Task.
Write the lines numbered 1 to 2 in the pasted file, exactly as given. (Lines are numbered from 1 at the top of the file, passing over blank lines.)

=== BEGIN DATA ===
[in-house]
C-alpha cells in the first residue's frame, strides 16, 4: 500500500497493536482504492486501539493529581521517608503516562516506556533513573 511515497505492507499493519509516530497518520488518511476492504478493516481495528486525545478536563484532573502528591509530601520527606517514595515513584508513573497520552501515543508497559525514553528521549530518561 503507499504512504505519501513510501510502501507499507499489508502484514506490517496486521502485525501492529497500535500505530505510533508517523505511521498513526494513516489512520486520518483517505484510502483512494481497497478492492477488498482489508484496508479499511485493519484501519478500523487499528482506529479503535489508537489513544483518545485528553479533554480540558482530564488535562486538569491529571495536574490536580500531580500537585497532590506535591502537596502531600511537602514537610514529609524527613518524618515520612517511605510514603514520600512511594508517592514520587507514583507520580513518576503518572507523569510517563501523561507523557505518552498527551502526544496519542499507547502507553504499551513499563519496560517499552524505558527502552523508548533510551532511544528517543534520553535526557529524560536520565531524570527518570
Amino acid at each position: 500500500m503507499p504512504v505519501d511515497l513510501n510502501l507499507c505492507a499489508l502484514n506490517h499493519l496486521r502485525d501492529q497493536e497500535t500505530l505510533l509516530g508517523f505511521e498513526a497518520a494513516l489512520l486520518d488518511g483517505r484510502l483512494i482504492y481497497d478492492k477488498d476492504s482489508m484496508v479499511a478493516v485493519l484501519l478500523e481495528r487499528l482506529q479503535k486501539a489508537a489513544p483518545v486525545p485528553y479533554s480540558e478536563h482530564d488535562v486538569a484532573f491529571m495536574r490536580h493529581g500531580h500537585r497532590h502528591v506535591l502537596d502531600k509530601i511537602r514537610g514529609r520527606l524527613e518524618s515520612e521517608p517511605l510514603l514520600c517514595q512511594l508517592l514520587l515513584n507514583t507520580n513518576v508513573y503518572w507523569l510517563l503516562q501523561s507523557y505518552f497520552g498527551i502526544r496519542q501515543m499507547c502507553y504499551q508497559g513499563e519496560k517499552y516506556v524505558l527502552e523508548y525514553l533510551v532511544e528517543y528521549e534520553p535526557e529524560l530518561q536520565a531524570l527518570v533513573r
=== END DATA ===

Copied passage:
[in-house]
C-alpha cells in the first residue's frame, strides 16, 4: 500500500497493536482504492486501539493529581521517608503516562516506556533513573 511515497505492507499493519509516530497518520488518511476492504478493516481495528486525545478536563484532573502528591509530601520527606517514595515513584508513573497520552501515543508497559525514553528521549530518561 503507499504512504505519501513510501510502501507499507499489508502484514506490517496486521502485525501492529497500535500505530505510533508517523505511521498513526494513516489512520486520518483517505484510502483512494481497497478492492477488498482489508484496508479499511485493519484501519478500523487499528482506529479503535489508537489513544483518545485528553479533554480540558482530564488535562486538569491529571495536574490536580500531580500537585497532590506535591502537596502531600511537602514537610514529609524527613518524618515520612517511605510514603514520600512511594508517592514520587507514583507520580513518576503518572507523569510517563501523561507523557505518552498527551502526544496519542499507547502507553504499551513499563519496560517499552524505558527502552523508548533510551532511544528517543534520553535526557529524560536520565531524570527518570